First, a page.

Businesses that benefited from the reform, according to Carolin Schmidt, senior tax manager at Taxdoo in Germany, are those that only have distance sales to other EU countries but do not store their goods there. This, however, does not account for the VAT implications of fulfillment procedures, which are common in today's e-commerce.
The complexity of marketplace or online merchant business models, supply chains, and the diverse source of EU customers do not appear to have been considered in these regulations.
The European Commission is pushing forward with discussions about VAT's future in the digital age. The idea of possibly extending the OSS to cross-border B2B transactions is at the heart of these discussions. This would entail a role for a single EU VAT number mechanism in terms of transaction monitoring and reporting.
Some argue that the commission is moving too quickly, given the difficulties businesses have had implementing the cross-border B2C VAT reporting regime.
"This is the problem that I personally foresee," Appelhoff says. "It's not always about shipping from a warehouse to the customer, but now you have drop shipments, which essentially are chain transactions for VAT purposes."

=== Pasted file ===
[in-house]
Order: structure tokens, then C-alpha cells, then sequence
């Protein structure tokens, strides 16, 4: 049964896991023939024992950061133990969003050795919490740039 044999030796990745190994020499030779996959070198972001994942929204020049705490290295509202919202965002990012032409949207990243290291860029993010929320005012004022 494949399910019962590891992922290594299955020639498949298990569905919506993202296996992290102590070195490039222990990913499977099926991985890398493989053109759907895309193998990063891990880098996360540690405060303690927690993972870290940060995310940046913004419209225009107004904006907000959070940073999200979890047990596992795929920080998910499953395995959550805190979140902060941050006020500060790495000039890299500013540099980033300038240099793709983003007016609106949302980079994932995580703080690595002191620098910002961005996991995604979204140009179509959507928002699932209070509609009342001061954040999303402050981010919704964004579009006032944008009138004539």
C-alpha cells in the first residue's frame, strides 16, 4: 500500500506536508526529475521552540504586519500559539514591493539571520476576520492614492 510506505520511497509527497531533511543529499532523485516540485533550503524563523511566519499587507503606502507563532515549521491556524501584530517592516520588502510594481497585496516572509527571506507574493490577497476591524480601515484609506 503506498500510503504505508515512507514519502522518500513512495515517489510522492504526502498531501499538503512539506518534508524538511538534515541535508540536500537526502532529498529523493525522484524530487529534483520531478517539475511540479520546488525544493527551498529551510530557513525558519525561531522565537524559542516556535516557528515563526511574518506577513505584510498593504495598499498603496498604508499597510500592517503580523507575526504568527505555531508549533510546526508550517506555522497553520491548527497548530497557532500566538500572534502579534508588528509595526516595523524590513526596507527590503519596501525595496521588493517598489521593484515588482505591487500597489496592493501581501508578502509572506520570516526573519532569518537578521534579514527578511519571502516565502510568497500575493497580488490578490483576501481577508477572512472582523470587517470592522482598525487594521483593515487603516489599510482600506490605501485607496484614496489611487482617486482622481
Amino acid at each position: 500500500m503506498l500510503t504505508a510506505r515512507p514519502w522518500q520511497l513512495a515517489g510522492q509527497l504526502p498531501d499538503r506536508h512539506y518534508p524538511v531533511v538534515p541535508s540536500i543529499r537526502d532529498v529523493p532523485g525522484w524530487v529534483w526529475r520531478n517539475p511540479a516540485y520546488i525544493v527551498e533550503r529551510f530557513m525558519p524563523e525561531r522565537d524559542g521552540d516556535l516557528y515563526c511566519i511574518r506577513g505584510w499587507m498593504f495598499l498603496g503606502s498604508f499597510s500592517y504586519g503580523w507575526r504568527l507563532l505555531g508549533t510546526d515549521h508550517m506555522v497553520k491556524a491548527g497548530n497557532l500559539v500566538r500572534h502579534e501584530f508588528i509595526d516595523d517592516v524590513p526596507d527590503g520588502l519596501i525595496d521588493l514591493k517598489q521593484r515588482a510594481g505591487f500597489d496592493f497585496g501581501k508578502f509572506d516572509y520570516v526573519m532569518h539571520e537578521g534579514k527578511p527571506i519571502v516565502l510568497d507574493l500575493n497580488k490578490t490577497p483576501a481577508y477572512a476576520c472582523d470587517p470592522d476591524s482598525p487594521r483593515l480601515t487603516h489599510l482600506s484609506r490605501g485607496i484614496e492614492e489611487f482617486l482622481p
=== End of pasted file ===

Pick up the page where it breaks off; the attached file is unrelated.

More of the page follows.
Marketplaces that act as middlemen may face even more confusion as a result of chain transactions, as they will be liable for VAT in multiple member states. This may be the case even if the goods do not leave the country and the customers and suppliers are based there.
Some market participants have proposed solutions to the problems that marketplaces and sellers face.
To simplify the VAT reporting process, a tax professional at a European marketplace provider suggested removing the €150 threshold entirely.
Another suggestion for combating fraud was for the European Commission to provide a clear definition of the intermediary who would be responsible for collecting VAT and paying it to tax authorities, in the hopes of providing market participants with certainty.
"We have to find a way to both tackle the fraud, but also to simplify the regulation and having both is pretty challenging," Petrosino says.
The VAT e-commerce package was adopted with the good intentions of simplifying the VAT registration and reporting process across the EU while combating tax fraud, according to tax professionals.
The possibility of the OSS being expanded to include cross-border B2B sales, which is thought to be under consideration by the European Commission, could add to the uncertainty for businesses. This could also increase the chances of hefty fines for non-compliance.
Before proceeding with more regulations, the EC should consult widely and work out some of the kinks in the rules. Otherwise, VAT in the EU could become more complicated.
By fLEXI tEAM